Another Katrina victim brought low

By Lindsay Gale10 April 2008

Established in 1851, the Armed Forces Retirement Home in Gulfport, Mississippi, was home to more than 400 veterans prior to the arrival of Hurricane Katrina in August 2005. The residents were evacuated and rehoused elsewhere after the home was forced to close as a result of the damage it sustained during the storm.

CST Environmental was brought in to clear the site, working in conjunction with explosives specialist Dykon Enterprises.

The four phase project began in july 2007, when CST began asbestos abatement. It took the company four weeks to remove over 150,000 ft2 (13,936 m2) of asbestos containing material.

CST then moved on to the second stage, which consisted of the soft strip of the ground floor of the building and the demolition of approximately 75,000 ft2 (6,968 m2) of structures surrounding the tower. To clear the ground floor, CST removed all interior walls, ceilings and doors to leave nothing but the structure of the building. Blowing out the ground floor was crucial in getting the building to collapse – charges placed on the upper floors helped to control the direction of fall and to break up the 350,000 ft2 (32,516 m2) structure to aide in the removal of the resulting debris. During this phase, CST also removed as much of the ferrous metal in the building as possible, all of which was recycled.

Next came the preparation work for the placement of the explosive charges – 300 lb (137 kg) of which were required for this job. Holes were drilled using heavy equipment through the solid concrete columns. According to Dykon president Jlm Redyke: “Placement of the holes were critical, as the charges must be precisely placed to achieve a successful implosion.”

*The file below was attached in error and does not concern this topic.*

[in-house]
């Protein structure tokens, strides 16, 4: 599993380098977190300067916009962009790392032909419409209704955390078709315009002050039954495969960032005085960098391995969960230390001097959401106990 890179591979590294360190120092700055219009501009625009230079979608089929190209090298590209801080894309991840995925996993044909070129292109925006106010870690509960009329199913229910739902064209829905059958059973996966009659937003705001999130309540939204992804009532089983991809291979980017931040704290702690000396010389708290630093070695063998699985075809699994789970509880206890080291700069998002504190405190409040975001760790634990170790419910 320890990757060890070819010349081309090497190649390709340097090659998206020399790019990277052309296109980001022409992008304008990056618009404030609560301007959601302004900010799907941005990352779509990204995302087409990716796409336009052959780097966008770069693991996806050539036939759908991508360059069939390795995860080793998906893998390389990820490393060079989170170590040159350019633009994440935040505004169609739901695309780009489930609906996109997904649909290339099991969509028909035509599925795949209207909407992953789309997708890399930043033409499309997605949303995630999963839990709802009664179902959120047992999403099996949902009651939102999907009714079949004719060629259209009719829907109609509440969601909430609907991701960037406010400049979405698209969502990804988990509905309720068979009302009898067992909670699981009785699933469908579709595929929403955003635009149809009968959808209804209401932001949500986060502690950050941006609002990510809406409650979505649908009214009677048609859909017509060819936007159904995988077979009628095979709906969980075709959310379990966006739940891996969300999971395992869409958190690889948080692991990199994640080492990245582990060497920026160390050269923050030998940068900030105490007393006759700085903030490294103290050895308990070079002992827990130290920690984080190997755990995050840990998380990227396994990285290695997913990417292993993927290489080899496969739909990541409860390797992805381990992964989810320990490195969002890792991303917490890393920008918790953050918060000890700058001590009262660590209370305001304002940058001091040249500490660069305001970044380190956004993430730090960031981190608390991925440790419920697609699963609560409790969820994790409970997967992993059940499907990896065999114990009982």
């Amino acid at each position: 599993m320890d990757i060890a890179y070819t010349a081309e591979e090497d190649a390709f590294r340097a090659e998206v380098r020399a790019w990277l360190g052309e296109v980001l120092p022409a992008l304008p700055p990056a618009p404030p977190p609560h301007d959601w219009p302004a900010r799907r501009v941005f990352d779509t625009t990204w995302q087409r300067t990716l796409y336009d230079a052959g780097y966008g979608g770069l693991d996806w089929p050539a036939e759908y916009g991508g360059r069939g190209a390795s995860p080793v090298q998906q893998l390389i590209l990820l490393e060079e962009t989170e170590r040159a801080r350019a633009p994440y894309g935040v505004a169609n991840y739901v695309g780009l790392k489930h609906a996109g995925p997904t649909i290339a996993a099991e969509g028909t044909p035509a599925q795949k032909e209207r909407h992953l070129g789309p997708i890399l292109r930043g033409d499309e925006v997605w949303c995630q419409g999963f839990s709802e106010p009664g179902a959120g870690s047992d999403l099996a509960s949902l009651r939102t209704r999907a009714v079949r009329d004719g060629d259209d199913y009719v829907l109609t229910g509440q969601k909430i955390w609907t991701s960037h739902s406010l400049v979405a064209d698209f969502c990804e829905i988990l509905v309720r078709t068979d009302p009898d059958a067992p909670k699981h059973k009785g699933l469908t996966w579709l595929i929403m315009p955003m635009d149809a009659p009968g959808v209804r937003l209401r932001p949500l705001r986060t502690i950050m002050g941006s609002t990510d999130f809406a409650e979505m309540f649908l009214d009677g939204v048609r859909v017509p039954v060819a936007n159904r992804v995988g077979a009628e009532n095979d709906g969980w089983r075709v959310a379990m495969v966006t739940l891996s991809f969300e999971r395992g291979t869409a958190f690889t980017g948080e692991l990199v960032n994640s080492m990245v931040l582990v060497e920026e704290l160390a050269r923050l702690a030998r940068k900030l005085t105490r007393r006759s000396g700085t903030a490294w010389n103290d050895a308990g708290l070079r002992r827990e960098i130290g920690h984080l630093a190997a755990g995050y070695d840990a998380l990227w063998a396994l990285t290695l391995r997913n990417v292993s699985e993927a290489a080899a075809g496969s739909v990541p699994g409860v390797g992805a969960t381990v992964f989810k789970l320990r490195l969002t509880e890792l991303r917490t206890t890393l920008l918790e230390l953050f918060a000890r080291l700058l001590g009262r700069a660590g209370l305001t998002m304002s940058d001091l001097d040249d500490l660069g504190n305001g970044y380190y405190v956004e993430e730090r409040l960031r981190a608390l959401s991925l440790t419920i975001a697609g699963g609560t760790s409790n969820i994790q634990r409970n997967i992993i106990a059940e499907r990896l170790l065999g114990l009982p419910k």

CST also prepared the interior beams for linear copper clad shaped charges (LSCs), with Dykon precisely placing each charge (an LSC is a continuous explosive core in a seamless metal sheath that produces a linear cutting action when detonated). Each charge was wrapped in a reinforced box with layers of reinforced chain and a heavy geotechnical fabric, with the fabric minimising the risk of nearby charges being damaged by flying debris. The chain reinforcement was required to direct the energy from the charge to cut the steel beams in the structure. Conventional explosives were also placed vertically on the building's columns to shift them out of position. The explosives used in the building were set to be detonated by time delays to minimise the shock wave.

Rapid fall

All told, the precise placement of the mix of shaped and conventional charges caused the building to come down in less than 11 seconds.

According to Dykon's Mr Redyke: “The most challenging aspect of this project were the elevator shafts and stair towers. They were poured-in-place concrete and very unique for this type of structure. Typically, the elevator shafts and stair towers are on a steel frame. We took extra measures to ensure this implosion was a success.”

The final phase of the project is now underway, namely the clearance of the implosion debris and final site grading. CST is separating the remaining scrap metal and construction debris, and processing the remaining concrete for offsite recycling. CST is hopeful that it will be able to recycle about 70% of all debris from the job, well ahead of average recycling rates. Once the building slab is removed. CST will also grade the site.

At the height of the demolition work, CST had a total offive excavators, a tracked loader, three skid steers, two 25 ft (7.7 m) aerial work platforms and a crew of 60 labourers on the AFRH site.

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